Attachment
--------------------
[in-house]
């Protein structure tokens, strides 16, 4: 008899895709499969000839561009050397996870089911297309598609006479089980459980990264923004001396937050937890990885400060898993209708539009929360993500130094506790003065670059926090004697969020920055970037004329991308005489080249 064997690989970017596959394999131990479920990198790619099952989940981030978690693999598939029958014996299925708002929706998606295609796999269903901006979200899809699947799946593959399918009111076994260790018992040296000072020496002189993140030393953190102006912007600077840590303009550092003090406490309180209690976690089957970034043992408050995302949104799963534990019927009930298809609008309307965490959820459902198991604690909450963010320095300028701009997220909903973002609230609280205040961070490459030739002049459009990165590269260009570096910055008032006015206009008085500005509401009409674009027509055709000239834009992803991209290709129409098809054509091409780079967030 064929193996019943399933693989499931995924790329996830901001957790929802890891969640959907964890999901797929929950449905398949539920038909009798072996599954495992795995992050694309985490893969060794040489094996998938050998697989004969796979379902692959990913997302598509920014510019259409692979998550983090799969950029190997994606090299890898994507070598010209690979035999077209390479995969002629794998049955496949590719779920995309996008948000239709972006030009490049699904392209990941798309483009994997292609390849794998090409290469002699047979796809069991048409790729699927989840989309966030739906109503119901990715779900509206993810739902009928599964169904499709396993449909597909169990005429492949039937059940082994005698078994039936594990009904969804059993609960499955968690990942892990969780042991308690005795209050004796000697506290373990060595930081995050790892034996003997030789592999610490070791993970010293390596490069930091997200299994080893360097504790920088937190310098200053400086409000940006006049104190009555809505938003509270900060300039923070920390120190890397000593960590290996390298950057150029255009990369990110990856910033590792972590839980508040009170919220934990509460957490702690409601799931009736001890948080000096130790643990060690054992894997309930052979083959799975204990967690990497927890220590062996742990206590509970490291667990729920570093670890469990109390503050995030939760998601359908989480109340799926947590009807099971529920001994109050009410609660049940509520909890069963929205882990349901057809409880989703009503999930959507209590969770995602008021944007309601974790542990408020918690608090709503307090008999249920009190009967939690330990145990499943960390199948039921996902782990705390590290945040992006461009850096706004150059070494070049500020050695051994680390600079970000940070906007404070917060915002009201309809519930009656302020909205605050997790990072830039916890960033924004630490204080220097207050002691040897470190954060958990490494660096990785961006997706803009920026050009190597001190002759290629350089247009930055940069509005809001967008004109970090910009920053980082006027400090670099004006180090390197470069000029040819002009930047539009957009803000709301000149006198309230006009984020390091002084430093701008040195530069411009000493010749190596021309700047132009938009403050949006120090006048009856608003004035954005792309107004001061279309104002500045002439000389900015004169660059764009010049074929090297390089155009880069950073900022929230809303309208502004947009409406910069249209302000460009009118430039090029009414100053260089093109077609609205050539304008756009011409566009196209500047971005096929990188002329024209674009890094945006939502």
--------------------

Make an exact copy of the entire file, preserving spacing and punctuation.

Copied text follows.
[in-house]
């Protein structure tokens, strides 16, 4: 008899895709499969000839561009050397996870089911297309598609006479089980459980990264923004001396937050937890990885400060898993209708539009929360993500130094506790003065670059926090004697969020920055970037004329991308005489080249 064997690989970017596959394999131990479920990198790619099952989940981030978690693999598939029958014996299925708002929706998606295609796999269903901006979200899809699947799946593959399918009111076994260790018992040296000072020496002189993140030393953190102006912007600077840590303009550092003090406490309180209690976690089957970034043992408050995302949104799963534990019927009930298809609008309307965490959820459902198991604690909450963010320095300028701009997220909903973002609230609280205040961070490459030739002049459009990165590269260009570096910055008032006015206009008085500005509401009409674009027509055709000239834009992803991209290709129409098809054509091409780079967030 064929193996019943399933693989499931995924790329996830901001957790929802890891969640959907964890999901797929929950449905398949539920038909009798072996599954495992795995992050694309985490893969060794040489094996998938050998697989004969796979379902692959990913997302598509920014510019259409692979998550983090799969950029190997994606090299890898994507070598010209690979035999077209390479995969002629794998049955496949590719779920995309996008948000239709972006030009490049699904392209990941798309483009994997292609390849794998090409290469002699047979796809069991048409790729699927989840989309966030739906109503119901990715779900509206993810739902009928599964169904499709396993449909597909169990005429492949039937059940082994005698078994039936594990009904969804059993609960499955968690990942892990969780042991308690005795209050004796000697506290373990060595930081995050790892034996003997030789592999610490070791993970010293390596490069930091997200299994080893360097504790920088937190310098200053400086409000940006006049104190009555809505938003509270900060300039923070920390120190890397000593960590290996390298950057150029255009990369990110990856910033590792972590839980508040009170919220934990509460957490702690409601799931009736001890948080000096130790643990060690054992894997309930052979083959799975204990967690990497927890220590062996742990206590509970490291667990729920570093670890469990109390503050995030939760998601359908989480109340799926947590009807099971529920001994109050009410609660049940509520909890069963929205882990349901057809409880989703009503999930959507209590969770995602008021944007309601974790542990408020918690608090709503307090008999249920009190009967939690330990145990499943960390199948039921996902782990705390590290945040992006461009850096706004150059070494070049500020050695051994680390600079970000940070906007404070917060915002009201309809519930009656302020909205605050997790990072830039916890960033924004630490204080220097207050002691040897470190954060958990490494660096990785961006997706803009920026050009190597001190002759290629350089247009930055940069509005809001967008004109970090910009920053980082006027400090670099004006180090390197470069000029040819002009930047539009957009803000709301000149006198309230006009984020390091002084430093701008040195530069411009000493010749190596021309700047132009938009403050949006120090006048009856608003004035954005792309107004001061279309104002500045002439000389900015004169660059764009010049074929090297390089155009880069950073900022929230809303309208502004947009409406910069249209302000460009009118430039090029009414100053260089093109077609609205050539304008756009011409566009196209500047971005096929990188002329024209674009890094945006939502």